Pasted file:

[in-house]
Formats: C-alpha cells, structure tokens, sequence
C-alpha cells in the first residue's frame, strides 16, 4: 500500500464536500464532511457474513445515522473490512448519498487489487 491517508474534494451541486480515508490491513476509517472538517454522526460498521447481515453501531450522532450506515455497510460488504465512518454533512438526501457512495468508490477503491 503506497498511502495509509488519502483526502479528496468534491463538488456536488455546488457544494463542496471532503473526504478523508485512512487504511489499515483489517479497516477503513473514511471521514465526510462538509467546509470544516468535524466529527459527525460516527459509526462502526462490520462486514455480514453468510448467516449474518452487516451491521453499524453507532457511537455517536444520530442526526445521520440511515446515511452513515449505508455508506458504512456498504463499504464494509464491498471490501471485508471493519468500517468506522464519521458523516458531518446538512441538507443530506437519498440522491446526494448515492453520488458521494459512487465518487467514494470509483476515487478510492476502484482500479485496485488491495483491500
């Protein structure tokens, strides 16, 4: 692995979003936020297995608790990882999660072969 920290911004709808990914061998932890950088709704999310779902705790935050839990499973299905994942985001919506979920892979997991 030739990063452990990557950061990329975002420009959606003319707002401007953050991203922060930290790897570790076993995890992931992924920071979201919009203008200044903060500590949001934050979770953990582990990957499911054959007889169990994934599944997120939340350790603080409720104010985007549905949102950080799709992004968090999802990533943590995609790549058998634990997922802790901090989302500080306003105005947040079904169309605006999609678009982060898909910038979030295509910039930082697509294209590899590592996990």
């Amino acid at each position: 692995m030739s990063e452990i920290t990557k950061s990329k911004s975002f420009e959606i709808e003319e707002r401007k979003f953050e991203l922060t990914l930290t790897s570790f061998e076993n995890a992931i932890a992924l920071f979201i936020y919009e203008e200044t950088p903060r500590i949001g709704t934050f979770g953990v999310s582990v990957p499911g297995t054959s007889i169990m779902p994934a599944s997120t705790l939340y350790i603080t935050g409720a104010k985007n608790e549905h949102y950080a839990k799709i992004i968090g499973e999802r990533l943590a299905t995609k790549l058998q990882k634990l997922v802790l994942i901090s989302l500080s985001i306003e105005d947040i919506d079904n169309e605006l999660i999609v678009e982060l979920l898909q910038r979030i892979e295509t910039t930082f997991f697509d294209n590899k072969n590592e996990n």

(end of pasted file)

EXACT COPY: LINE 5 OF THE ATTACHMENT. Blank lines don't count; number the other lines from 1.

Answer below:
């Amino acid at each position: 692995m030739s990063e452990i920290t990557k950061s990329k911004s975002f420009e959606i709808e003319e707002r401007k979003f953050e991203l922060t990914l930290t790897s570790f061998e076993n995890a992931i932890a992924l920071f979201i936020y919009e203008e200044t950088p903060r500590i949001g709704t934050f979770g953990v999310s582990v990957p499911g297995t054959s007889i169990m779902p994934a599944s997120t705790l939340y350790i603080t935050g409720a104010k985007n608790e549905h949102y950080a839990k799709i992004i968090g499973e999802r990533l943590a299905t995609k790549l058998q990882k634990l997922v802790l994942i901090s989302l500080s985001i306003e105005d947040i919506d079904n169309e605006l999660i999609v678009e982060l979920l898909q910038r979030i892979e295509t910039t930082f997991f697509d294209n590899k072969n590592e996990n």